The Punjabi language occupies a central place in our South Asia program, and represents one of the largest and longest-standing Punjabi-language programs in the world, outside of South Asia. We regularly offer three years of instruction in Punjabi language, in addition to occasional fourth-year and graduate courses in special topics in Punjabi literature and history, and have instituted a new oral history program in our Third Year class meant to enable students to use Punjabi in multiple dimensions and produce oral history projects that can be shared with the public at large. Other South Asian languages offered in the Department include Hindi, Urdu, and Sanskrit.
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A comprehensive list of courses offered by the Department of Asian Studies can be found in the UBC Calendar.
PUNJ102 Introductory Punjabi Sections
Spoken and written Punjabi. As of 2011W, credit will be granted for only one of PUNJ 100/101 or PUNJ 102. Students who have taken Punjabi 11 in high school cannot take PUNJ 102 for credit.
PUNJ200 Intermediate Punjabi Sections
Study of the grammar and introduction to Punjabi literature. As of 2011W, credit will be granted for only one of PUNJ 201/202 or PUNJ 200.
PUNJ300 Advanced Punjabi Sections
Advanced grammar and conversation. Major genres of Punjabi literature. As of 2011W, credit will be granted for only one of PUNJ 301/302 or PUNJ 300.
PUNJ402 Early Modern Punjabi Literature Sections
Emphasis is on reading and written expression. Analytical writing in English and Punjabi required.
PUNJ403 Modern Punjabi Literature Sections
Popular and literary works in modern Punjabi, with a focus on short stories and poetry. Emphasis on reading, writing, and vocabulary development.
Punjabi Studies News
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Recent Events: 2018-2019
For students, ASIA 376 (on the history of the Sikh tradition, Term 2) and ASIA 475 “Documenting Punjabi Canada” (where students explore oral histories in the Punjabi Canadian community, Term 2) were taught, in addition to a new fourth-year class on modern Punjabi literature (PUNJ 403, Term 1). Our regular selection of Punjabi language classes – a full three year program – continued under the direction of Sukhwant Hundal. The Harjit Kaur Sidhu Memorial Program in 2019 featured Mushtaq Soofi, a poet, public intellectual and passionate advocate for Punjabi in Pakistan, on March 14 2019, and on March 28, Professor Arvind Mandair (University of Michigan) gave a lecture on on “Diasporizing Philosophy” (co-sponsored by the Centre for India and South Asia Research).
Recent Events: 2017-2018
Punjabi was first taught in the Department of Asian Studies at UBC in 1987. Since then, the Punjabi Studies Program has brought together students, scholars and members of the BC community to share and learn about Punjabi heritage, culture, and language at the University of British Columbia and at other local venues. In addition to hosting our annual event, the Harjit Kaur Sidhu Memorial Program, which has celebrated Punjabi in loving memory of Harjit Kaur Sidhu for ten years and counting, the UBC Punjabi Studies program is fortunate to have been able to host/co-host various events with the generous support of its community members and partners. Some recent events that took place over the 2017-8 academic year are as follows:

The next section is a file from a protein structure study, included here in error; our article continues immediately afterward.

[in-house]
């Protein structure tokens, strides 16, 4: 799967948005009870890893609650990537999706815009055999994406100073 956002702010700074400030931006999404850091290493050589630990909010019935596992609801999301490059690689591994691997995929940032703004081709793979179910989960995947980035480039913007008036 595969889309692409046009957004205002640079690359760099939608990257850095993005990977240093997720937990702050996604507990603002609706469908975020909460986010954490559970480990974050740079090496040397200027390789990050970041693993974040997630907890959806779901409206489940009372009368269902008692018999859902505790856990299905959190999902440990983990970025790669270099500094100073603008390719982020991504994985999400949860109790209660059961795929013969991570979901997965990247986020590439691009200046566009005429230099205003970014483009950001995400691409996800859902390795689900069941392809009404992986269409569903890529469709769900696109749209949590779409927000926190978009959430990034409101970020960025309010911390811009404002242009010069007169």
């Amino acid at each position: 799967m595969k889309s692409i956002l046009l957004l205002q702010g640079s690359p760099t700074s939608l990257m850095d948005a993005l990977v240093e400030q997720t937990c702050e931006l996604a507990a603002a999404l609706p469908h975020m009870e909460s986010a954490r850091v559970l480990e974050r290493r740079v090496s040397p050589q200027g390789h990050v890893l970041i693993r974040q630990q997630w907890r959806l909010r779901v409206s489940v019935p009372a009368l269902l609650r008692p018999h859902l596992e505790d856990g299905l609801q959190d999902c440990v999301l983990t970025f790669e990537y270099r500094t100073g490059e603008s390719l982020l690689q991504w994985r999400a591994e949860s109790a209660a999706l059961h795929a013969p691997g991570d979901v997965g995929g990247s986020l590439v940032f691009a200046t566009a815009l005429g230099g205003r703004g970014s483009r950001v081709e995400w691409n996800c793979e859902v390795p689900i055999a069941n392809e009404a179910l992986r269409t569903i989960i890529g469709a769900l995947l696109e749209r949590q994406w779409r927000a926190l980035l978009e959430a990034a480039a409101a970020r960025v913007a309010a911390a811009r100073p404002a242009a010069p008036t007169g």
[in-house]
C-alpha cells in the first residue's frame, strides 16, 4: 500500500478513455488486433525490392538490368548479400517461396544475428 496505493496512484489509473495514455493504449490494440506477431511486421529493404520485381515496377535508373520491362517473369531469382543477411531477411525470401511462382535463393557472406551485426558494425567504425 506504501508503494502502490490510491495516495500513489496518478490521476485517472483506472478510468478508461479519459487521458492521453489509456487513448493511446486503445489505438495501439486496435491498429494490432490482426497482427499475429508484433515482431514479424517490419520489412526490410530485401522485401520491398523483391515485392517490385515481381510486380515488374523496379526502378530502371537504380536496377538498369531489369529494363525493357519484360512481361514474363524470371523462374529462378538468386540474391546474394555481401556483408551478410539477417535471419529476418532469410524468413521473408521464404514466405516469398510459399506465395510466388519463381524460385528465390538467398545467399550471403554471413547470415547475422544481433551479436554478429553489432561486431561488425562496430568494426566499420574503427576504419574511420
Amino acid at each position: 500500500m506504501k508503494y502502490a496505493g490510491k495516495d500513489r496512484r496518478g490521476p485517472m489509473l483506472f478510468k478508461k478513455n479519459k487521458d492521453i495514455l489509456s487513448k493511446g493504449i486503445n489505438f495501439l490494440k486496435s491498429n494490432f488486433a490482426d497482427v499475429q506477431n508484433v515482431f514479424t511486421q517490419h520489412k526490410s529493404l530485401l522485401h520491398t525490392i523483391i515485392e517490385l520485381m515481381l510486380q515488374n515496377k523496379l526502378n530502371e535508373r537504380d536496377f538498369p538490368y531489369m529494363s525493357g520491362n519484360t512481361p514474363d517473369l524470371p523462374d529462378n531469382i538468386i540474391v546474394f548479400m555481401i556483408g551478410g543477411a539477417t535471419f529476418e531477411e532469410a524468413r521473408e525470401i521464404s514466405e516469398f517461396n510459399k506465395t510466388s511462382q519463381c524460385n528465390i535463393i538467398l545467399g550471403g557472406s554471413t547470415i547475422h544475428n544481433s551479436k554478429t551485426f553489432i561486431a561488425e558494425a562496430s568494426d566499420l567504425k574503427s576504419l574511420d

This event invited the community to explore Amardeep Singh’s research on the Sikh tradition in Pakistan and associated historical sites. The event was co-sponsored by the Department of Asian Studies and UBC Sikh Students Association, and the Centre for India and South Asia Research. More details here.
The community was invited to participate in a series of events involving film and Asian Canadian history. Events began with a screening of Ali Kazimi’s award winning documentary that has captured the lived experiences of a Chinese American family, “Random Acts of Legacy.” This was followed by a screening of student documentaries on Punjabi Canadian history, followed by a group discussion with Asian Canadian history filmmaker Ali Kazimi. These two events were followed by a major public screening of Kazimi's film at Emily Carr University on February 9. The UBC Departments of Theatre and Film and Asian Studies partnered to organize these impactful events, and the events were organized with the support of the Onkarbir Singh Toor Memorial Punjabi Studies Enhancement Fund, the Peter Wall Institute for Advanced Studies, the Asian Canadian and Asian Migration Studies Program, the Department of Asian Studies, the UBC Centre for India and South Asia Research, Emily Carr University of Art and Design, DOXA Film Festival, SFU Humanities, Vancity at SFU Woodwards, Centre A Gallery, and Rungh Magazine. More details here.
This musical concert presented the UBC community with an opportunity to enjoy live poetry, mixed with the memorable sounds of the tabla, sarod, banjo, and guitar. The concert was co-sponsored by the Centre for India and South Asia Research, UBC Department of Asian Studies, The Dhahan Prize for Punjabi Literature, The Vancouver International Bhangra Celebration, Skyrocket Digital, Indian Summer Festival, and the Dr. Hari Sharma Foundation. More details here
This lecture event shed light onto the painful past of Punjab’s Partition by contextualizing it amongst Sikh, Hindu and Muslin religious revivalist movements. The lecture was co-sponsored by the Department of Asian Studies, the Centre for India and South Asia Research, and the Hari Sharma Foundation. More details here.
This lecture event offered a glimpse into how textual discourse in 17th century Punjab might have been tied to community and network engagements, as well as enforced and transgressed boundaries. This event was co-sponsored by the Centre for India and South Asia Research and the Department of Asian Studies. More details here.